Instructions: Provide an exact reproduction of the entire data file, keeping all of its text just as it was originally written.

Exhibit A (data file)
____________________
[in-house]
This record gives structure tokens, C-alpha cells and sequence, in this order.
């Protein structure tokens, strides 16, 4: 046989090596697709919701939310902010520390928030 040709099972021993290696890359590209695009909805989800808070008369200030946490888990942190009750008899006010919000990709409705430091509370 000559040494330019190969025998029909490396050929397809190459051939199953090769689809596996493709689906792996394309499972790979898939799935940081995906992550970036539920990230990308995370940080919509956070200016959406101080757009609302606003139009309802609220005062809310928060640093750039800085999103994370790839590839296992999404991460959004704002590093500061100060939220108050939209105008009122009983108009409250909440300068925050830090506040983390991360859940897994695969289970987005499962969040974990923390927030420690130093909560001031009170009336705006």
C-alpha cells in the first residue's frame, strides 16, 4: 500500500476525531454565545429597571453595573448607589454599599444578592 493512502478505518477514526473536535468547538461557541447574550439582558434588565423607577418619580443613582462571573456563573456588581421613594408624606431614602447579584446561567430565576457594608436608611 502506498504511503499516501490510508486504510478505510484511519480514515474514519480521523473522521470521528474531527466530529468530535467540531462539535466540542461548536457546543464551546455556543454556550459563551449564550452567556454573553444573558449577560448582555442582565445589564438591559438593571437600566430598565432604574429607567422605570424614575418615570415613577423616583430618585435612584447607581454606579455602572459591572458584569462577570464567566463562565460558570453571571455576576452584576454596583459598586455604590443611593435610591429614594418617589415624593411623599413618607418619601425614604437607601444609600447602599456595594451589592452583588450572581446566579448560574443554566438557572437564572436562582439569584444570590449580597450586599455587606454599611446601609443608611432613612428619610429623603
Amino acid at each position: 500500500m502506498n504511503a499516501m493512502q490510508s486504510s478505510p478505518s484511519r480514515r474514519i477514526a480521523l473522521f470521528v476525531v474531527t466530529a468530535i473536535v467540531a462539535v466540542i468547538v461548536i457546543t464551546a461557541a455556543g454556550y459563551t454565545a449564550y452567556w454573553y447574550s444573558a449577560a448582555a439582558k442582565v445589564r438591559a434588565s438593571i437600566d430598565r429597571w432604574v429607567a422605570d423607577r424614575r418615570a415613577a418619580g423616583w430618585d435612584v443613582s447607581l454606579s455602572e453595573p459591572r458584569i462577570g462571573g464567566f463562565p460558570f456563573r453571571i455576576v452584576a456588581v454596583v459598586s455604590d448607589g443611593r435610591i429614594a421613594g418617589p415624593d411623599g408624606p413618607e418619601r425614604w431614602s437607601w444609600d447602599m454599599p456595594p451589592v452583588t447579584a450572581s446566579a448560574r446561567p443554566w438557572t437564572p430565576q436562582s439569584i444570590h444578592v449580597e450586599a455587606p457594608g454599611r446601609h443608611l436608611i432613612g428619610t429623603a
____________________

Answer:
[in-house]
This record gives structure tokens, C-alpha cells and sequence, in this order.
């Protein structure tokens, strides 16, 4: 046989090596697709919701939310902010520390928030 040709099972021993290696890359590209695009909805989800808070008369200030946490888990942190009750008899006010919000990709409705430091509370 000559040494330019190969025998029909490396050929397809190459051939199953090769689809596996493709689906792996394309499972790979898939799935940081995906992550970036539920990230990308995370940080919509956070200016959406101080757009609302606003139009309802609220005062809310928060640093750039800085999103994370790839590839296992999404991460959004704002590093500061100060939220108050939209105008009122009983108009409250909440300068925050830090506040983390991360859940897994695969289970987005499962969040974990923390927030420690130093909560001031009170009336705006």
C-alpha cells in the first residue's frame, strides 16, 4: 500500500476525531454565545429597571453595573448607589454599599444578592 493512502478505518477514526473536535468547538461557541447574550439582558434588565423607577418619580443613582462571573456563573456588581421613594408624606431614602447579584446561567430565576457594608436608611 502506498504511503499516501490510508486504510478505510484511519480514515474514519480521523473522521470521528474531527466530529468530535467540531462539535466540542461548536457546543464551546455556543454556550459563551449564550452567556454573553444573558449577560448582555442582565445589564438591559438593571437600566430598565432604574429607567422605570424614575418615570415613577423616583430618585435612584447607581454606579455602572459591572458584569462577570464567566463562565460558570453571571455576576452584576454596583459598586455604590443611593435610591429614594418617589415624593411623599413618607418619601425614604437607601444609600447602599456595594451589592452583588450572581446566579448560574443554566438557572437564572436562582439569584444570590449580597450586599455587606454599611446601609443608611432613612428619610429623603
Amino acid at each position: 500500500m502506498n504511503a499516501m493512502q490510508s486504510s478505510p478505518s484511519r480514515r474514519i477514526a480521523l473522521f470521528v476525531v474531527t466530529a468530535i473536535v467540531a462539535v466540542i468547538v461548536i457546543t464551546a461557541a455556543g454556550y459563551t454565545a449564550y452567556w454573553y447574550s444573558a449577560a448582555a439582558k442582565v445589564r438591559a434588565s438593571i437600566d430598565r429597571w432604574v429607567a422605570d423607577r424614575r418615570a415613577a418619580g423616583w430618585d435612584v443613582s447607581l454606579s455602572e453595573p459591572r458584569i462577570g462571573g464567566f463562565p460558570f456563573r453571571i455576576v452584576a456588581v454596583v459598586s455604590d448607589g443611593r435610591i429614594a421613594g418617589p415624593d411623599g408624606p413618607e418619601r425614604w431614602s437607601w444609600d447602599m454599599p456595594p451589592v452583588t447579584a450572581s446566579a448560574r446561567p443554566w438557572t437564572p430565576q436562582s439569584i444570590h444578592v449580597e450586599a455587606p457594608g454599611r446601609h443608611l436608611i432613612g428619610t429623603a